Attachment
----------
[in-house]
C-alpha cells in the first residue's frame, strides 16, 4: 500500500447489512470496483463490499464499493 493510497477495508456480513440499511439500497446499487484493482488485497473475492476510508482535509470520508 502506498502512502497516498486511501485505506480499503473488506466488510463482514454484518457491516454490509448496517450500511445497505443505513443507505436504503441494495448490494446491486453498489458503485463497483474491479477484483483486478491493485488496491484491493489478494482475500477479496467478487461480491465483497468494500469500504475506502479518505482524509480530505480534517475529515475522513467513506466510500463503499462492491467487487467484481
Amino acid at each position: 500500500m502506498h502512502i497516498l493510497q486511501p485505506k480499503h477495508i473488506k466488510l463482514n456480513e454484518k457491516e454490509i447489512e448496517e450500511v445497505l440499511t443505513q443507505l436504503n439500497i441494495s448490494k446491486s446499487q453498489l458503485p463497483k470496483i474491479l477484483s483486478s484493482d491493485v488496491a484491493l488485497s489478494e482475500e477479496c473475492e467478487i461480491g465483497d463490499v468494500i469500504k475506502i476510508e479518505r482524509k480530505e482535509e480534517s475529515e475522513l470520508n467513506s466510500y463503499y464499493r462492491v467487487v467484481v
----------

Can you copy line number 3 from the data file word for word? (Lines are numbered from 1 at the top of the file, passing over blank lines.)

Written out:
Amino acid at each position: 500500500m502506498h502512502i497516498l493510497q486511501p485505506k480499503h477495508i473488506k466488510l463482514n456480513e454484518k457491516e454490509i447489512e448496517e450500511v445497505l440499511t443505513q443507505l436504503n439500497i441494495s448490494k446491486s446499487q453498489l458503485p463497483k470496483i474491479l477484483s483486478s484493482d491493485v488496491a484491493l488485497s489478494e482475500e477479496c473475492e467478487i461480491g465483497d463490499v468494500i469500504k475506502i476510508e479518505r482524509k480530505e482535509e480534517s475529515e475522513l470520508n467513506s466510500y463503499y464499493r462492491v467487487v467484481v